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In fiction [Anais Nin] tried to do something new, and she saw it as intricately linked with the fact that she was a woman; she was anti-intellectual, relying on feeling, and she was one of those people who believe that 'It is man's separateness, his so-called objectivity, which has made him lose contact…. Woman was born to be the connecting link between man and his human self.'… She wanted also to be a great artist; what is there in her books for people who do not find psychological guidance in the Diaries, and are not converted to her beliefs about men and women?
She was fond of using music, also painting and dance, as metaphors for writing. She wanted to communicate directly, to make words serve her intuitions that went beyond words. Rather than show you, she tells you, in fantastic, bright, rich images, woven together like a dazzling carpet. She often writes in the imperfect, less often in the past—describing the inner evolution of feelings over a span of time, rather than surface events moment by moment. Repetition is an essential part of the musical effect she wants. Her concern is always to see, to understand clearly the meaning of events for each character…. Because her female characters are all faces of Woman, it sometimes does not seem to matter which woman one is reading about; the characters melt and dissolve into each other, and indeed want to become each other.
By now it must be clear that...
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Anaïs Nin, better known for her diaries but better sold for her pornography ("Delta of Venus"), has left us another peep show in "Little Birds," a volume of 13 short stories that threaten to stir the erotic imagination.
In the preface to "Delta of Venus" she says that it was hunger that drove her and a number of starving writer and poet friends to collaborate on these droll tales….
Her mysterious client had specifications: his orders were to "leave out the poetry and descriptions of anything but sex. Concentrate on sex." Nin felt that it was this exclusion of poetry from his life that forced him to resort to literary aphrodisiacs….
The lubricous and sexually curious might, in time of need, find this volume of nostalgic sexware just the right thing to prod a lazy fantasy life; things are named, yet never become explicit enough to be judged obscene…. One imagines the wealthy gentleman who commissioned this charming curio to be a circumspect and discriminating connoisseur with a penchant for all sorts of erotica, one who would be shocked by today's insistence on the clinical close-up or the use of four-letter words in place of punctuation.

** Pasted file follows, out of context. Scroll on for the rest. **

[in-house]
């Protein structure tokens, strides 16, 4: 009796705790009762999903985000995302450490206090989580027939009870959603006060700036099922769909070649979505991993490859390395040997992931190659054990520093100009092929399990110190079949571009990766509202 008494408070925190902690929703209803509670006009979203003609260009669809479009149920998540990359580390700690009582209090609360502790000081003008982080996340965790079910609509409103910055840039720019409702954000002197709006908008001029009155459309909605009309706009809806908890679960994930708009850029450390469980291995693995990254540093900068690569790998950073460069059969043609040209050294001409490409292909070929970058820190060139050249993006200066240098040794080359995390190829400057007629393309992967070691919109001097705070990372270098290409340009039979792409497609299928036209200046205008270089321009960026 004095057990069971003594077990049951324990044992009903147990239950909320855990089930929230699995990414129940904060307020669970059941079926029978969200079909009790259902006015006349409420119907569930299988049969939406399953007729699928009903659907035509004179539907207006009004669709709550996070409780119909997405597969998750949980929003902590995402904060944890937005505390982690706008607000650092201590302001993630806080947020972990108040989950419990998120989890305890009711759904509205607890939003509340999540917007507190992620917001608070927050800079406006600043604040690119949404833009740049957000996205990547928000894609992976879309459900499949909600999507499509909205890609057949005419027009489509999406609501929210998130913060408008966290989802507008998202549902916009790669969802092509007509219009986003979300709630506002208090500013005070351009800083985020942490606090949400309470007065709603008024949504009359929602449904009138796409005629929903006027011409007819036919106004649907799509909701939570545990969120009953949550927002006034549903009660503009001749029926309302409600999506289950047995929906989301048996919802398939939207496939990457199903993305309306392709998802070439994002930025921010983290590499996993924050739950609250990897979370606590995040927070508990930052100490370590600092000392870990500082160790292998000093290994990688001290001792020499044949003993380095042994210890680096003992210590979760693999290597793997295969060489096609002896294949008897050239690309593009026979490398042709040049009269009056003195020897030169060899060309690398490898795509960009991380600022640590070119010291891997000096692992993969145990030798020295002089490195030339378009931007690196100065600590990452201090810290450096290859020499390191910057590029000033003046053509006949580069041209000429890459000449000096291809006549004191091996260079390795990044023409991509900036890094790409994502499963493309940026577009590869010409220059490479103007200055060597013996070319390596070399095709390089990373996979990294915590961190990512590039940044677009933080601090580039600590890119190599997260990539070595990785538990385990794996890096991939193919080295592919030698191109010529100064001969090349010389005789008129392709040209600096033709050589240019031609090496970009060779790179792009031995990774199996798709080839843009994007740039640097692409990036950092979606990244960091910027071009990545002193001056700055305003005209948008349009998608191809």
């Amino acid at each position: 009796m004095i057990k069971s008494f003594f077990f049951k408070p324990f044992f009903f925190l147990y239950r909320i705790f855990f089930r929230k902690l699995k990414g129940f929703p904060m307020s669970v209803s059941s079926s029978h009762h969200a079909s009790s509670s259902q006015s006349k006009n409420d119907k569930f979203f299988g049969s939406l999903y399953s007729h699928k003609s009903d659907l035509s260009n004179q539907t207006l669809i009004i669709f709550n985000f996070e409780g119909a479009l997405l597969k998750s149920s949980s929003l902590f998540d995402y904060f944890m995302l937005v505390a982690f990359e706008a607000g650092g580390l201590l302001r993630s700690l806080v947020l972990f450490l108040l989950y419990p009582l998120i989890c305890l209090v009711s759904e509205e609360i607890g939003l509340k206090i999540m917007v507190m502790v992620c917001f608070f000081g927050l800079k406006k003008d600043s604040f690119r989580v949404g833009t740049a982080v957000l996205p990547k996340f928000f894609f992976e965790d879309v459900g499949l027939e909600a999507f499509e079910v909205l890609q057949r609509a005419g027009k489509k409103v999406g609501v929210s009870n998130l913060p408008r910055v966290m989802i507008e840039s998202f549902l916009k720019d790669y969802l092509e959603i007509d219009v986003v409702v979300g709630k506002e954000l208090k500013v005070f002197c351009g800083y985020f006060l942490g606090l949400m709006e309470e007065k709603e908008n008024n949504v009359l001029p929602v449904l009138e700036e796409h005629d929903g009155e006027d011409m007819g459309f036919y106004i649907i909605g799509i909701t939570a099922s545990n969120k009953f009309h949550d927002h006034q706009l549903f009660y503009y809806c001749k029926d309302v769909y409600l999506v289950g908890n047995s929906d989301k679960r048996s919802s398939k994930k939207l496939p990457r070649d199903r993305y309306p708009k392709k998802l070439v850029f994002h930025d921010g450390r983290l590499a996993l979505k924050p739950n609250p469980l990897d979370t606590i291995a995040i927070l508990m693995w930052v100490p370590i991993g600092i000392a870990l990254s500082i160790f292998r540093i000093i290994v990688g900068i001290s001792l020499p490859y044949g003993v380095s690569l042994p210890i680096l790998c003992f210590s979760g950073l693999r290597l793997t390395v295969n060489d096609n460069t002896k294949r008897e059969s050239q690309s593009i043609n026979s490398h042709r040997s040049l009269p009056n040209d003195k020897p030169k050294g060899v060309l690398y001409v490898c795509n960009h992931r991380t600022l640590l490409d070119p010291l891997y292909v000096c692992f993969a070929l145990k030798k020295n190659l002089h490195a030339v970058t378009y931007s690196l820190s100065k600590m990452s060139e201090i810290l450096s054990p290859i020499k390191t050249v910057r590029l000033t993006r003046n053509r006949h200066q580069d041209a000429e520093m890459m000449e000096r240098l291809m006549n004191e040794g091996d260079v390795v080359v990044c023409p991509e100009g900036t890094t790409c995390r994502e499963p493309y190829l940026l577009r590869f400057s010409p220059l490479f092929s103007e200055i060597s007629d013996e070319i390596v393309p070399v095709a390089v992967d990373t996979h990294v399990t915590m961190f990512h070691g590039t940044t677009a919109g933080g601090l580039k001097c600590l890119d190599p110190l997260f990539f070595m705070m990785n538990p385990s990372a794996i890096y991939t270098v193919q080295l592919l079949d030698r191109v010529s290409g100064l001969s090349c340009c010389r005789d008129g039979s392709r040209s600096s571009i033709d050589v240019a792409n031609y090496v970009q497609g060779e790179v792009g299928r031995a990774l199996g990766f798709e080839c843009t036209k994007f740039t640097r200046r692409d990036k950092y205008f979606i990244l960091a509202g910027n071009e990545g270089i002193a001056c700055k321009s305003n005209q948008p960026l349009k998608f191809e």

As I read "Little Birds" a common refrain seemed to unite the stories, that of impotence at the very moment it was inopportune to be so. Also rampant was the sadistic withholding of sexual favors, and the preference by males for females who...
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Underneath the coarse brown cover [of Little Birds: Erotica] lies a treasure. Nin awakens the mind and senses with thirteen well-crafted tales. The settings range from a Parisian artist's studio to a moonlit beach. The combinations of lovers and settings mix the exotic with the erotic. Like a haiku poem, Nin captures with one image what other writers explore through endless words. The oriental quality is not surprising, since many of the stories draw upon material from the Kama-Sutra.
Nin was supposedly paid a dollar a page to write erotica. Yet her patron warned her to "leave out the poetry." Her glorious failure to heed his warning is evident. It is as if she wraps hardcore pornographic material in delicate gauze. The sexual gems on each page are rounded out with a luxuriance of detail. Unlike most writers of erotica, Nin's writing defies boredom….
This collection continues the tradition established by the best-seller, Delta of Venus. (p. 43)
Linda Tamkin, "Books in Review: 'Little Birds: Erotica'," in West Coast Review of Books (copyright 1979 by Rapport Publishing Co., Inc.), Vol. 5, No. 4, July, 1979, pp. 43-4.